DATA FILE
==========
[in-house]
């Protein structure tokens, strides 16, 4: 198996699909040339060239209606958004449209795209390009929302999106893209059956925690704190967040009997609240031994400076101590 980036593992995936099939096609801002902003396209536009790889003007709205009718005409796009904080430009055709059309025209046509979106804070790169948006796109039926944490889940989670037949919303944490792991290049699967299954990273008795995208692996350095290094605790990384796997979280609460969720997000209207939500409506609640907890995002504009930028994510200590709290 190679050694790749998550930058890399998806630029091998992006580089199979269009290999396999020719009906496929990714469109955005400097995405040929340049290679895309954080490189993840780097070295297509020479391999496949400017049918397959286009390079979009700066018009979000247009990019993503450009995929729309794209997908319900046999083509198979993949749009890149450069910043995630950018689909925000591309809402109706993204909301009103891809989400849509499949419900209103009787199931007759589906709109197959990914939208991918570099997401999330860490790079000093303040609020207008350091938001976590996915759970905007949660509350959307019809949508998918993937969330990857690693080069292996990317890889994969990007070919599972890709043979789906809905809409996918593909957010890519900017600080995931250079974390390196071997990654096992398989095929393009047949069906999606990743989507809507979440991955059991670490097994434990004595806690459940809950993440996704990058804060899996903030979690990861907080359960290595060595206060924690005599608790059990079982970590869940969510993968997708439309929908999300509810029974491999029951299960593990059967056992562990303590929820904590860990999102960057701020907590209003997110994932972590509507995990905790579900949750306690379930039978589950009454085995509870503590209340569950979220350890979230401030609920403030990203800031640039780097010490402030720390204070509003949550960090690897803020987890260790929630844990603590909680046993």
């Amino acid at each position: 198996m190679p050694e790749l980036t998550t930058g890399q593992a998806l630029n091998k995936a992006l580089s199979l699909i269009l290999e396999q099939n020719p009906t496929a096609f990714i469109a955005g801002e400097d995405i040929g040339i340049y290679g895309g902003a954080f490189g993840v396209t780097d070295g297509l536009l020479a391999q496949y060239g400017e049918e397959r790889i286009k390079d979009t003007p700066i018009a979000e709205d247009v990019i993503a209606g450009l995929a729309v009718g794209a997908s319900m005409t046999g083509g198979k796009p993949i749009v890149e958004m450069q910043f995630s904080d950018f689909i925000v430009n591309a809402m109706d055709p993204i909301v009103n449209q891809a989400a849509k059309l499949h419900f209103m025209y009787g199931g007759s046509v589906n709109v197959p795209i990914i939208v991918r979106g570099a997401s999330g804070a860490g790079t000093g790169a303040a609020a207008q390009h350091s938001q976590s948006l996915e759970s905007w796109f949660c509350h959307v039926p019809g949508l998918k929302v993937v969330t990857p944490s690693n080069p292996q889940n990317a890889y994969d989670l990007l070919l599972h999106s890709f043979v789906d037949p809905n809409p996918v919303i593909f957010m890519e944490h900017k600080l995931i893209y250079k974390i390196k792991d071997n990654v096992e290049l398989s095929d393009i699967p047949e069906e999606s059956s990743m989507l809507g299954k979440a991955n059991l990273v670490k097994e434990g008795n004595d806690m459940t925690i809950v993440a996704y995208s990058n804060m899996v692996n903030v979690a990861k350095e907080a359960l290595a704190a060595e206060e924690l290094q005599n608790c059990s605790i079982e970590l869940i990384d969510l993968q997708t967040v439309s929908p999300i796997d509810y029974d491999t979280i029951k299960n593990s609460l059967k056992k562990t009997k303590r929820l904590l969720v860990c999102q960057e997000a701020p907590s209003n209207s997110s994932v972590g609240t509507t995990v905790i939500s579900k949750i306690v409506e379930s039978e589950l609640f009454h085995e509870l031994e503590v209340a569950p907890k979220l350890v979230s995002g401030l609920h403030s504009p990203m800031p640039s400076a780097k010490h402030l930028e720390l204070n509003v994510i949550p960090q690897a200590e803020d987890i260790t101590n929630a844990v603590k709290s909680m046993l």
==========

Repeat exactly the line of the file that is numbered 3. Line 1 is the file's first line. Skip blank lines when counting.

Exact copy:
């Amino acid at each position: 198996m190679p050694e790749l980036t998550t930058g890399q593992a998806l630029n091998k995936a992006l580089s199979l699909i269009l290999e396999q099939n020719p009906t496929a096609f990714i469109a955005g801002e400097d995405i040929g040339i340049y290679g895309g902003a954080f490189g993840v396209t780097d070295g297509l536009l020479a391999q496949y060239g400017e049918e397959r790889i286009k390079d979009t003007p700066i018009a979000e709205d247009v990019i993503a209606g450009l995929a729309v009718g794209a997908s319900m005409t046999g083509g198979k796009p993949i749009v890149e958004m450069q910043f995630s904080d950018f689909i925000v430009n591309a809402m109706d055709p993204i909301v009103n449209q891809a989400a849509k059309l499949h419900f209103m025209y009787g199931g007759s046509v589906n709109v197959p795209i990914i939208v991918r979106g570099a997401s999330g804070a860490g790079t000093g790169a303040a609020a207008q390009h350091s938001q976590s948006l996915e759970s905007w796109f949660c509350h959307v039926p019809g949508l998918k929302v993937v969330t990857p944490s690693n080069p292996q889940n990317a890889y994969d989670l990007l070919l599972h999106s890709f043979v789906d037949p809905n809409p996918v919303i593909f957010m890519e944490h900017k600080l995931i893209y250079k974390i390196k792991d071997n990654v096992e290049l398989s095929d393009i699967p047949e069906e999606s059956s990743m989507l809507g299954k979440a991955n059991l990273v670490k097994e434990g008795n004595d806690m459940t925690i809950v993440a996704y995208s990058n804060m899996v692996n903030v979690a990861k350095e907080a359960l290595a704190a060595e206060e924690l290094q005599n608790c059990s605790i079982e970590l869940i990384d969510l993968q997708t967040v439309s929908p999300i796997d509810y029974d491999t979280i029951k299960n593990s609460l059967k056992k562990t009997k303590r929820l904590l969720v860990c999102q960057e997000a701020p907590s209003n209207s997110s994932v972590g609240t509507t995990v905790i939500s579900k949750i306690v409506e379930s039978e589950l609640f009454h085995e509870l031994e503590v209340a569950p907890k979220l350890v979230s995002g401030l609920h403030s504009p990203m800031p640039s400076a780097k010490h402030l930028e720390l204070n509003v994510i949550p960090q690897a200590e803020d987890i260790t101590n929630a844990v603590k709290s909680m046993l």